La Dama Del Silencio

As far as most killers are concerned, they typically save donning a mask for when they commit crimes, not for their day job. Nothing about the pink butterfly mask of Mexican professional wrestler La Dama del Silencio hinted at the sinister secret of the heinous acts committed by the real-life, criminal alter ego that made her Mexico’s most prolific serial killer. Translated to English as “The Lady of Silence,” in Mexican pop culture, La Dama del Silencio is better known as la Mataviejitas: “The Old Lady Killer.”

A photo recreation at the Mexico City police museum.

From the late nineties to the mid-aughts, the death toll had been mounting in central Mexico. Despite already being a high crime-rate area, the elderly were typically seen as off-limits. This is what made la Mataviejitas’ crimes especially shocking: her targets were all women sixty and older. The killer’s modus operandi was to approach elderly women (typically those who lived alone) and gain entry to their homes under the pretext of being a social worker offering to sign-up the victim for welfare programs. La Mataviejitas would then beat or strangle them to death, afterward stealing items of religious significance as trophies.

It was not until 2006 that la Mataviejitas’ reign of terror finally came to an end. The culmination of a two-year manhunt came after an elderly woman was strangled to death with a stethoscope in a borough of Mexico City. Following her murder, a breakthrough occurred: an eyewitness reported a suspect fleeing the scene who was described as a sturdily-built, middle-aged woman. Initially, the police were certain the killer was a crossdresser—after all, criminologists had determined the killer to be a man.

Subsequent to the suspect’s apprehension, Mexico was in for a shock when it was discovered that el Mataviejitas (as the press referred to the killer prior to capture) was actually 48-year-old, Juana Barraza.

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As her arrest became public, bits and pieces of her story slowly began to emerge. She came from an abusive household and, later, her son was murdered in an attempted mugging. This incident led her already dark life down an even darker path. Despite only being charged for post-millennium crimes, speculation has since linked her to a series of murders that began in the late nineties when she was in her early forties, which would place the start of these killings in the same timeframe as the aftermath of her son’s murder. Police criminologists now believe that “Barraza was so damaged by her experiences, she ended up targeting old ladies because she identified them with her mother.”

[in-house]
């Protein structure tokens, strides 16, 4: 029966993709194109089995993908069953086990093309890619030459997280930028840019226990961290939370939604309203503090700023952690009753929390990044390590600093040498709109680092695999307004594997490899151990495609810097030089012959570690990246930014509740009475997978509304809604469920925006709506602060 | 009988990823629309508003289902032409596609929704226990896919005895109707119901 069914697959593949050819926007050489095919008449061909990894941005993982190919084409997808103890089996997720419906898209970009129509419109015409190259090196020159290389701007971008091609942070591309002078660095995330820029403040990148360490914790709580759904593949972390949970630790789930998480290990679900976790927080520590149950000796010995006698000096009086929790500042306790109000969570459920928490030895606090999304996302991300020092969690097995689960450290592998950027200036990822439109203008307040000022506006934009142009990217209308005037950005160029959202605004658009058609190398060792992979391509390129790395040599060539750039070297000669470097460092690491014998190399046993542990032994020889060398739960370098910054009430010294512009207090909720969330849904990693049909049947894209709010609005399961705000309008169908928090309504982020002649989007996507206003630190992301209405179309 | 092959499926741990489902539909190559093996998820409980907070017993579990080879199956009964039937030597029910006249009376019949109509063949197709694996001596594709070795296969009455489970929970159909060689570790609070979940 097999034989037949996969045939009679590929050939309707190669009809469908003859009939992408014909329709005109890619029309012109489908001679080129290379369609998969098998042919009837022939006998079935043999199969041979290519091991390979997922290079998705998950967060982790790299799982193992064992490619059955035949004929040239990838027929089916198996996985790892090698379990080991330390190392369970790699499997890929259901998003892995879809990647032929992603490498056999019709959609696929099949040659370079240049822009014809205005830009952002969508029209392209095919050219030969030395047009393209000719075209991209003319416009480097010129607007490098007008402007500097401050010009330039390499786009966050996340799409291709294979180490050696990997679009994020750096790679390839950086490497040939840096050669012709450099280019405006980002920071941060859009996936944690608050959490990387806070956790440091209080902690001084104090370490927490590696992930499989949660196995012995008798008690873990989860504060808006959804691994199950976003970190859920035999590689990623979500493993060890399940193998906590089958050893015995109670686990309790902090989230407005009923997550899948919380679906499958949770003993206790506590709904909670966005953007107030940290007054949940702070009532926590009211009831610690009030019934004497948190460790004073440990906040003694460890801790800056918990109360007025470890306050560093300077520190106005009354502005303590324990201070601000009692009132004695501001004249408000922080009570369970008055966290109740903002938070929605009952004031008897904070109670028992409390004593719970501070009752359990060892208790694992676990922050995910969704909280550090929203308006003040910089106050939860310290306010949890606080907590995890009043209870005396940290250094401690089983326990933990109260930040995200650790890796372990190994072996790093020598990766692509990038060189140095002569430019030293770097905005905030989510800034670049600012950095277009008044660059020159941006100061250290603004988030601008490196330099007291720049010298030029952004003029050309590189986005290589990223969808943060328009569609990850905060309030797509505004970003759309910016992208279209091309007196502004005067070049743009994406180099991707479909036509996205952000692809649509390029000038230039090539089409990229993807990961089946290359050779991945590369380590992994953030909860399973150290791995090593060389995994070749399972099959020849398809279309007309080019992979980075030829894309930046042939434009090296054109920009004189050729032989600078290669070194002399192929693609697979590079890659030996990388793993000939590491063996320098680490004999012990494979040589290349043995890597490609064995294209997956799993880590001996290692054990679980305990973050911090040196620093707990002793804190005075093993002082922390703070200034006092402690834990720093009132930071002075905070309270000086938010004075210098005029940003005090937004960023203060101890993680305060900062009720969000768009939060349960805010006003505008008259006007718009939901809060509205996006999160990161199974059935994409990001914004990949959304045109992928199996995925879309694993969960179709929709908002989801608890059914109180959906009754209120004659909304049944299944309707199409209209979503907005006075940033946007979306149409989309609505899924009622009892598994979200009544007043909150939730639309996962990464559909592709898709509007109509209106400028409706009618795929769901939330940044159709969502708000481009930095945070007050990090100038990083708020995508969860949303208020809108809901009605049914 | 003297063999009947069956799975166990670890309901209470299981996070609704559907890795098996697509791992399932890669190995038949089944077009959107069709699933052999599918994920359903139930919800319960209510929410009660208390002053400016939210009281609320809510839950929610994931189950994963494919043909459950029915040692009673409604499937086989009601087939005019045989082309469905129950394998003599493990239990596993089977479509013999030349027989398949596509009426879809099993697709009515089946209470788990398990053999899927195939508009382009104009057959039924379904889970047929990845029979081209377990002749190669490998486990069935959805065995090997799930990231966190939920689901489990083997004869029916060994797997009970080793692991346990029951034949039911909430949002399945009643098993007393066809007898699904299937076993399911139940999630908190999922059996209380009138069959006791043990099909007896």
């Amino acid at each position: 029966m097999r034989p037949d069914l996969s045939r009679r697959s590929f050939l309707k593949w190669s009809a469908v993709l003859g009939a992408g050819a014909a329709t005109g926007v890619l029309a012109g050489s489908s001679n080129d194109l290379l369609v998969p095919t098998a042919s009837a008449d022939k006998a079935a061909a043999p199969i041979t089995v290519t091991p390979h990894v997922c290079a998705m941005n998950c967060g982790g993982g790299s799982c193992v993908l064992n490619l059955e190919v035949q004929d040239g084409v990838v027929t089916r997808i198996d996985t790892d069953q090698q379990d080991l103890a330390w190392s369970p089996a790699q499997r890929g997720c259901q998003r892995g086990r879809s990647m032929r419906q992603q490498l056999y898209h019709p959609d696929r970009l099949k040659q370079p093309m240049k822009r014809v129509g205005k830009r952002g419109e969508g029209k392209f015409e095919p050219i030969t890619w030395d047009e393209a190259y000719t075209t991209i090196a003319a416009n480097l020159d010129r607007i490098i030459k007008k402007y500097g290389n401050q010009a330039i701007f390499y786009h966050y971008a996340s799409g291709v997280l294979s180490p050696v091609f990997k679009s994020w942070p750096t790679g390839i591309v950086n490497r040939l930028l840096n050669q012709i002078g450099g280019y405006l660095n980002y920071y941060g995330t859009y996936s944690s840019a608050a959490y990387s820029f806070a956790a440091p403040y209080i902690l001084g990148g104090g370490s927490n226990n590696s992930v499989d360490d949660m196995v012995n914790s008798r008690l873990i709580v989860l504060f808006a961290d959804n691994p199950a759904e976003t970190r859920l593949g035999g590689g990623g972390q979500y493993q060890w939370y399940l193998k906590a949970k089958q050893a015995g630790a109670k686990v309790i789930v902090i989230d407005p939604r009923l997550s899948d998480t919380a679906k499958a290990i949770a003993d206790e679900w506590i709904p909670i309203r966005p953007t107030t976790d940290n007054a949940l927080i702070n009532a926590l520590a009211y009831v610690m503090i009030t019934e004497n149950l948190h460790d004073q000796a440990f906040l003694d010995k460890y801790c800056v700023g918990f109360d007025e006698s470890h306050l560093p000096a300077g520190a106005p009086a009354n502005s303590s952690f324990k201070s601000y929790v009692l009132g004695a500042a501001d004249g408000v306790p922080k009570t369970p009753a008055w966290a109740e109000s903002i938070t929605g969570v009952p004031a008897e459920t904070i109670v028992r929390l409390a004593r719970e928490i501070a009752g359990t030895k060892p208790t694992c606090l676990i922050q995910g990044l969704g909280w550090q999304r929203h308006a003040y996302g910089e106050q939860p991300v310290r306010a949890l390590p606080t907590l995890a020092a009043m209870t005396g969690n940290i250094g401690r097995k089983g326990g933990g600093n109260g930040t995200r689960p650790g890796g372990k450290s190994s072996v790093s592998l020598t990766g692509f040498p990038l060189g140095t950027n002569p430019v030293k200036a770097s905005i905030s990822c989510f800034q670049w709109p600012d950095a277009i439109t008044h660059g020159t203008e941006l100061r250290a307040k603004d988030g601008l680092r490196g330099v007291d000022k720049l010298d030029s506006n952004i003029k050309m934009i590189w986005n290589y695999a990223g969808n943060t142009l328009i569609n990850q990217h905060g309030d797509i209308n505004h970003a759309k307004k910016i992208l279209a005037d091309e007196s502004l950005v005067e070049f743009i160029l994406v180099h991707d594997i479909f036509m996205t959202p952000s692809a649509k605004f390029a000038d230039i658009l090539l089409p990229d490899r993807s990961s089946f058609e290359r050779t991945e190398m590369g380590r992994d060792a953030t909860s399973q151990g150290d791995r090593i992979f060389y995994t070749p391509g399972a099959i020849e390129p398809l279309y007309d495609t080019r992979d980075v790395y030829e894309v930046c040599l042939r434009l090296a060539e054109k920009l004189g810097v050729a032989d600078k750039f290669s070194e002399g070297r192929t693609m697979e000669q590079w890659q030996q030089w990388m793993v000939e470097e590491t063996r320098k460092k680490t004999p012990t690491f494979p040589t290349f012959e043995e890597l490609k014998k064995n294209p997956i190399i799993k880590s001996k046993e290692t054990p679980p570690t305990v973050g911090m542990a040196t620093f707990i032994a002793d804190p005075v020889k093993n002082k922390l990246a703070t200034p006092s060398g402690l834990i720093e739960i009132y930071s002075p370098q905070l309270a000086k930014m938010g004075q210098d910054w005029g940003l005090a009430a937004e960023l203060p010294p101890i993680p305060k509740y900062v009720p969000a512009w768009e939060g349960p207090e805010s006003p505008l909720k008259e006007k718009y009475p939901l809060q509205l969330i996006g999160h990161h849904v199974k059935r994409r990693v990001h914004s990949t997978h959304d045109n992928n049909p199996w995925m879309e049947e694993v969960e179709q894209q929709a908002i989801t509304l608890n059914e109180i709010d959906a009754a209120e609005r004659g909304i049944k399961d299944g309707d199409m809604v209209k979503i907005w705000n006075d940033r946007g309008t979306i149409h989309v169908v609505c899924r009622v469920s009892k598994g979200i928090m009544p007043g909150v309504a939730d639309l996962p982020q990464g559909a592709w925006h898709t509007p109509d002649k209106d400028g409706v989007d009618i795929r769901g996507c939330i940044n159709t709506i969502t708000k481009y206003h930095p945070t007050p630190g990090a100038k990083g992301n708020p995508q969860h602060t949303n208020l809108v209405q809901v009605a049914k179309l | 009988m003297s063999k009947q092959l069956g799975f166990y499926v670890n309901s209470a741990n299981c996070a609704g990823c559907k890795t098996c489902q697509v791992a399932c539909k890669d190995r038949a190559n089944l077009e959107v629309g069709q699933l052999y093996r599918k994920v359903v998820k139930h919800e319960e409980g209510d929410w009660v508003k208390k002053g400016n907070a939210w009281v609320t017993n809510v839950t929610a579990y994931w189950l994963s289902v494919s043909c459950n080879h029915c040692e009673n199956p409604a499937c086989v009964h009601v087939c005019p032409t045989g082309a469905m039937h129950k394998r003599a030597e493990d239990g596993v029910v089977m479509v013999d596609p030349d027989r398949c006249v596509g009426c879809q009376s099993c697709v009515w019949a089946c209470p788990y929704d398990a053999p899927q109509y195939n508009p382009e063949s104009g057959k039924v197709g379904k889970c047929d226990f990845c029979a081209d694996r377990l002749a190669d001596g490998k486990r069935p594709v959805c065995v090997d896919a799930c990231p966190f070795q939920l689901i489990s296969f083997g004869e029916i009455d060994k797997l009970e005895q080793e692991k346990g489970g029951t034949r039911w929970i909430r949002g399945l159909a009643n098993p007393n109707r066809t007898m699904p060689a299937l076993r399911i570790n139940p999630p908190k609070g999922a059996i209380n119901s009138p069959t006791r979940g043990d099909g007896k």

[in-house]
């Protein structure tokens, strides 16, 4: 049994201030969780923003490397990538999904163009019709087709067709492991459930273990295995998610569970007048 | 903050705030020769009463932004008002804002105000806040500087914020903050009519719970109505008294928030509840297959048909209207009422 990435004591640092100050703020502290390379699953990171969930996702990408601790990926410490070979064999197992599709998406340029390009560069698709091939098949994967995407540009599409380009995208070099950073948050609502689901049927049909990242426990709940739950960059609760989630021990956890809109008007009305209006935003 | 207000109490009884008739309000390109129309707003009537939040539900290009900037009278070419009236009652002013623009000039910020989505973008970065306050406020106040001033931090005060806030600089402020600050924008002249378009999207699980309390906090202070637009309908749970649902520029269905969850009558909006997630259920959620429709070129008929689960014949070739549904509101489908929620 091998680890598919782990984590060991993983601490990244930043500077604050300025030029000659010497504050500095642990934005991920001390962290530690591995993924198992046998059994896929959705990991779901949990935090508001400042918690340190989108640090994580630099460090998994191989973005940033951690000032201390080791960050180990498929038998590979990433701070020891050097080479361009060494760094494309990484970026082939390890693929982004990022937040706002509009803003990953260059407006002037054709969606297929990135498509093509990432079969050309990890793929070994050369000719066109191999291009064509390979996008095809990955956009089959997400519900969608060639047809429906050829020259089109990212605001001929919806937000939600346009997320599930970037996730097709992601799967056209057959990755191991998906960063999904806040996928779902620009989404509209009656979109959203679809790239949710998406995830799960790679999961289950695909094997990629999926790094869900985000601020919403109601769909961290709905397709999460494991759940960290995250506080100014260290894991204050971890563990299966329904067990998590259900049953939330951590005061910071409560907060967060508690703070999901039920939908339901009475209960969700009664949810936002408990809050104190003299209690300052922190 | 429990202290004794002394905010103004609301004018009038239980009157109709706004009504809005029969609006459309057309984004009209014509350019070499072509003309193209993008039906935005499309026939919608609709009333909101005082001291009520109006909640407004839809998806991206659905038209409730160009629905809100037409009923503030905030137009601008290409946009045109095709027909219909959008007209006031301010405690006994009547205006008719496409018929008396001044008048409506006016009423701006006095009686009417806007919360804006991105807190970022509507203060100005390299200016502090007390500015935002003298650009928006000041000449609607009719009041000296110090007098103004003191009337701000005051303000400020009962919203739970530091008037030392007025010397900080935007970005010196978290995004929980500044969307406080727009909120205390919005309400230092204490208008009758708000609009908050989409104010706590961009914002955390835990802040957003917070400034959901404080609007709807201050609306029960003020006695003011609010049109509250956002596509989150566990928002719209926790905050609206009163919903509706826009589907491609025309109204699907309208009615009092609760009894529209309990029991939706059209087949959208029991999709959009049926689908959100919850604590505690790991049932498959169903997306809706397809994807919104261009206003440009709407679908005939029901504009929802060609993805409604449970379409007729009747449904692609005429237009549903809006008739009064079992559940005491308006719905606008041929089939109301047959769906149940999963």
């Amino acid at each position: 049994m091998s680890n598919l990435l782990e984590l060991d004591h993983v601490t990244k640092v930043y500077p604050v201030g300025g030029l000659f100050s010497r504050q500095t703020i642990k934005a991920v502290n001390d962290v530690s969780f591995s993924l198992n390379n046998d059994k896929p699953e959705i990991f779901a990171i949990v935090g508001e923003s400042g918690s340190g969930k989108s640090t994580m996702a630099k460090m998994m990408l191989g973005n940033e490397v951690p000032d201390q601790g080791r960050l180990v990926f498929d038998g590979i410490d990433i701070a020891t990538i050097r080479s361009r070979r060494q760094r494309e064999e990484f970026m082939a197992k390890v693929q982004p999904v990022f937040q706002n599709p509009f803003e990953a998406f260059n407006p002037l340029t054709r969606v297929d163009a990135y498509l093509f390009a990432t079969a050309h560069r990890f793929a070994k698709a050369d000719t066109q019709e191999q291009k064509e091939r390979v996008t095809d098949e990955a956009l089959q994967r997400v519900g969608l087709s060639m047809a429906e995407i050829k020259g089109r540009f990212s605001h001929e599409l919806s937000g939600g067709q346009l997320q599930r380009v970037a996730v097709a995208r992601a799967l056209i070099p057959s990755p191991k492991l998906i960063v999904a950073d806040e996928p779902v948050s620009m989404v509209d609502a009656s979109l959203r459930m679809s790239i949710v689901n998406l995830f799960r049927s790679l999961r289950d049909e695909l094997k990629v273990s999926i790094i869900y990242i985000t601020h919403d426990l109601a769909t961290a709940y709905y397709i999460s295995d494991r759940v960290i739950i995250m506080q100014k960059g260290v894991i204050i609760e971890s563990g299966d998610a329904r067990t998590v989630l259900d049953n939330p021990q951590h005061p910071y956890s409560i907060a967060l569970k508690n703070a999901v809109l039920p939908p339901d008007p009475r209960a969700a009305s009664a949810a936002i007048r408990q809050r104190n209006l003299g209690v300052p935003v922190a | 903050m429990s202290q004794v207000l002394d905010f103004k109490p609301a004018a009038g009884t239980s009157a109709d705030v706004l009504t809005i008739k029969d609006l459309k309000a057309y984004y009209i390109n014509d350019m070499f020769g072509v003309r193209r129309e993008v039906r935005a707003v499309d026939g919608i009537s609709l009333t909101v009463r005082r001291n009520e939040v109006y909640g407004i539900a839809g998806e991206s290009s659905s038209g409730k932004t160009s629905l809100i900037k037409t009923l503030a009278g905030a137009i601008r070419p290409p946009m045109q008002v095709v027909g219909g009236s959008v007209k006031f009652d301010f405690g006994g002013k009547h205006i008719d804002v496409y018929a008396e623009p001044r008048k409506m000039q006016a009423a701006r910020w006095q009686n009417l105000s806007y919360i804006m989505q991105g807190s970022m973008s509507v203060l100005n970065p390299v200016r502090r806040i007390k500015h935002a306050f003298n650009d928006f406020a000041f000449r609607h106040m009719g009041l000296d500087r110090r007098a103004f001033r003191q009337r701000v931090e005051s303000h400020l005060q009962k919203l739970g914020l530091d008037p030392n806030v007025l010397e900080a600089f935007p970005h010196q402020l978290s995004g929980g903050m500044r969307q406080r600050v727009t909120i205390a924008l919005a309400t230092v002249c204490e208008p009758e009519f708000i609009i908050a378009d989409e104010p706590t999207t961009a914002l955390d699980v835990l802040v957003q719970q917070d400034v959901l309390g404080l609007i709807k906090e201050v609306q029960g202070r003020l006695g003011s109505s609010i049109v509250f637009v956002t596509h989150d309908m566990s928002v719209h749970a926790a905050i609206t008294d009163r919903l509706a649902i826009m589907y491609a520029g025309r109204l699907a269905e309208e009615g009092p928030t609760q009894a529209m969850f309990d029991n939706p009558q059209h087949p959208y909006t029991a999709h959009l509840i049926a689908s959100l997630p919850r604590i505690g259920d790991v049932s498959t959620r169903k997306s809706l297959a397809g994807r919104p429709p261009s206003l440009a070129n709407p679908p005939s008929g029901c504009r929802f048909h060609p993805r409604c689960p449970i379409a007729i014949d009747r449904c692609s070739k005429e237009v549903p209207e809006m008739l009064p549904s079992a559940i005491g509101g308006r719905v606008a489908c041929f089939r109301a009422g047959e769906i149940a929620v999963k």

The onion continued to unravel. The police investigation led to the discovery that she had a shrine in her home devoted to Santa Muerte, the “Saint of Death.” Another discovery from that search quickly became a lasting piece of Mexico’s cultural zeitgeist: the discovery of a picture of Barraza dressed as a luchadora. In it, Barraza poses with short, bleached blonde hair and is outfitted in pink spandex with golden accents, completed by a butterfly motif on her waistline and in the form of a lucha libre mask, which is ubiquitous throughout the tradition of Mexican professional wrestling. Over her shoulder, she proudly sports a championship belt.

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A Santa Muerte shrine in Mexico City.

Her career in the colorful world of lucha libre was largely confined to the bottom-tier, in the independent outskirts of lucha libre. When police asked about how she chose the ring name of “La Dama del Silencio,” she responded that she chose the moniker “because I am quiet and keep myself to myself.”

A former criminal justice professor presented the theory that “in Barraza’s day-to-day life, presenting herself in public as a wrestler is what provided her with a plausible cover for traveling, being awake at odd hours, and having access to all kinds of people. They’re intertwined, in my opinion.”

On the condition of anonymity, spoke to several veterans of lucha libre that are based out of central Mexico—la Mataviejitas’ former predatorial hunting territory—to see if they had ever crossed her path. It turns out, they had. They had dealt with her not in the capacity as a professional wrestler, but for events, she promoted in the year prior to her arrest.

“She didn’t look like a killer.”

The luchadores tell Ripley’s that, while they admittedly didn’t know her well, “she didn’t look like a killer.” She was clean, polite, and conducted herself respectably. “She had a good reputation and was a friend of many.”

Unsurprisingly, these days it is difficult to find a luchador who will admit to having known her: “No one wants to say they worked with her because of her crimes. At the time, no one knew of her crimes, and no one said anything after she got caught. We were shocked that we were so close to a murderer. Everyone was scared of the Ministerio Público (Police Department), so no one said anything.”

When all was said and done, Barraza confessed to the murder of four victims but has since maintained that she is being used as a scapegoat for the rest. She was ultimately convicted of killing eleven women. However, it is believed that she has committed as many as 24 to 49 murders. To date, that number is unsurpassed by any known serial killer in Mexico. She is currently serving a 759-year prison sentence for her crimes.

Barraza’s case recently took another bizarre turn when, in 2015, she “found love” and wed another inmate who was also being held for murder. The two would divorce the following year.

By Kris Levin, contributor for

Kris Levin is a professional wrestling referee and everybody’s favorite nephew. He can be seen internationally on IMPACT Wrestling as their most junior official, #KidRef Riley, and on social media at @RefKrisLevin.